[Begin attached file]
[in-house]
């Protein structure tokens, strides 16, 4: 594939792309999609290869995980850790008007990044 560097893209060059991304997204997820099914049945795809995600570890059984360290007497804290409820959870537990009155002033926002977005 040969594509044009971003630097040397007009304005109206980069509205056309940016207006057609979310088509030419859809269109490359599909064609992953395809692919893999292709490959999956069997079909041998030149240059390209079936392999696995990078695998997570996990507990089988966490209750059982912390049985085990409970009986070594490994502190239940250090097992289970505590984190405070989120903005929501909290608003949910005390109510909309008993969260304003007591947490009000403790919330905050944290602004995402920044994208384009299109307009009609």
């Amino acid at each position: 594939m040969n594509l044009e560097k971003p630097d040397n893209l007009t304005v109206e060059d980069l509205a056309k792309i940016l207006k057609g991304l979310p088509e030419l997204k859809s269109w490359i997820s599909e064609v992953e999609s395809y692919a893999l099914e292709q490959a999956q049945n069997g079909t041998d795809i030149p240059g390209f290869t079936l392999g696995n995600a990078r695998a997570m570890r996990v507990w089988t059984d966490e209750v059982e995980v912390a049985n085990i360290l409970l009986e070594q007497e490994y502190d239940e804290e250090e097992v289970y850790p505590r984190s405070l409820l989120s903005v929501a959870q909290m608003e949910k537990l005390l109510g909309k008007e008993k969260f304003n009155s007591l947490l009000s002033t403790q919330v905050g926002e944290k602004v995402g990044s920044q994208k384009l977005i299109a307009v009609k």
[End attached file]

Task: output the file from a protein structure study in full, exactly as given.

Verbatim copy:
[in-house]
């Protein structure tokens, strides 16, 4: 594939792309999609290869995980850790008007990044 560097893209060059991304997204997820099914049945795809995600570890059984360290007497804290409820959870537990009155002033926002977005 040969594509044009971003630097040397007009304005109206980069509205056309940016207006057609979310088509030419859809269109490359599909064609992953395809692919893999292709490959999956069997079909041998030149240059390209079936392999696995990078695998997570996990507990089988966490209750059982912390049985085990409970009986070594490994502190239940250090097992289970505590984190405070989120903005929501909290608003949910005390109510909309008993969260304003007591947490009000403790919330905050944290602004995402920044994208384009299109307009009609």
């Amino acid at each position: 594939m040969n594509l044009e560097k971003p630097d040397n893209l007009t304005v109206e060059d980069l509205a056309k792309i940016l207006k057609g991304l979310p088509e030419l997204k859809s269109w490359i997820s599909e064609v992953e999609s395809y692919a893999l099914e292709q490959a999956q049945n069997g079909t041998d795809i030149p240059g390209f290869t079936l392999g696995n995600a990078r695998a997570m570890r996990v507990w089988t059984d966490e209750v059982e995980v912390a049985n085990i360290l409970l009986e070594q007497e490994y502190d239940e804290e250090e097992v289970y850790p505590r984190s405070l409820l989120s903005v929501a959870q909290m608003e949910k537990l005390l109510g909309k008007e008993k969260f304003n009155s007591l947490l009000s002033t403790q919330v905050g926002e944290k602004v995402g990044s920044q994208k384009l977005i299109a307009v009609k």